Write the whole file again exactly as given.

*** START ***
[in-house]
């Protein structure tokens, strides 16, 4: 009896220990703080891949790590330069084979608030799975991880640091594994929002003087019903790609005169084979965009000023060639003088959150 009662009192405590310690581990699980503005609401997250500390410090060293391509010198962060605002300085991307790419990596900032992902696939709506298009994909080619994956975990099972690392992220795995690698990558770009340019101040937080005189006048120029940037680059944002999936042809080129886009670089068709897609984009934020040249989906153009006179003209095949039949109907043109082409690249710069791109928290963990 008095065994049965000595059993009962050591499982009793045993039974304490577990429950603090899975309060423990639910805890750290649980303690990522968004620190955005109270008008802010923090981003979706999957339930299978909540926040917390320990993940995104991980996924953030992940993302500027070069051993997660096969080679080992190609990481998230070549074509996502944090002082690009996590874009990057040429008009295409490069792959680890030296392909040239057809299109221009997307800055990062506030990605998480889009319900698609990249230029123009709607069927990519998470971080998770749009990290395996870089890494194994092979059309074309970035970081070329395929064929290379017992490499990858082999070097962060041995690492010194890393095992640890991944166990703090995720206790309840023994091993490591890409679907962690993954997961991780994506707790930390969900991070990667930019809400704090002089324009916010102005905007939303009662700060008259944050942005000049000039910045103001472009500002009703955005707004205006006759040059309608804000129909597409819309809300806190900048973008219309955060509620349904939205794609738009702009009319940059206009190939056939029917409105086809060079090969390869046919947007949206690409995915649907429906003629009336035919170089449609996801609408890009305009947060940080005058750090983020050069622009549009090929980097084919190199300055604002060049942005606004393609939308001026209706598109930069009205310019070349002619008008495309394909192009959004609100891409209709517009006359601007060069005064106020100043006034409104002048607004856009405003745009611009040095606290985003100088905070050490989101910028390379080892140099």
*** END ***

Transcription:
[in-house]
């Protein structure tokens, strides 16, 4: 009896220990703080891949790590330069084979608030799975991880640091594994929002003087019903790609005169084979965009000023060639003088959150 009662009192405590310690581990699980503005609401997250500390410090060293391509010198962060605002300085991307790419990596900032992902696939709506298009994909080619994956975990099972690392992220795995690698990558770009340019101040937080005189006048120029940037680059944002999936042809080129886009670089068709897609984009934020040249989906153009006179003209095949039949109907043109082409690249710069791109928290963990 008095065994049965000595059993009962050591499982009793045993039974304490577990429950603090899975309060423990639910805890750290649980303690990522968004620190955005109270008008802010923090981003979706999957339930299978909540926040917390320990993940995104991980996924953030992940993302500027070069051993997660096969080679080992190609990481998230070549074509996502944090002082690009996590874009990057040429008009295409490069792959680890030296392909040239057809299109221009997307800055990062506030990605998480889009319900698609990249230029123009709607069927990519998470971080998770749009990290395996870089890494194994092979059309074309970035970081070329395929064929290379017992490499990858082999070097962060041995690492010194890393095992640890991944166990703090995720206790309840023994091993490591890409679907962690993954997961991780994506707790930390969900991070990667930019809400704090002089324009916010102005905007939303009662700060008259944050942005000049000039910045103001472009500002009703955005707004205006006759040059309608804000129909597409819309809300806190900048973008219309955060509620349904939205794609738009702009009319940059206009190939056939029917409105086809060079090969390869046919947007949206690409995915649907429906003629009336035919170089449609996801609408890009305009947060940080005058750090983020050069622009549009090929980097084919190199300055604002060049942005606004393609939308001026209706598109930069009205310019070349002619008008495309394909192009959004609100891409209709517009006359601007060069005064106020100043006034409104002048607004856009405003745009611009040095606290985003100088905070050490989101910028390379080892140099």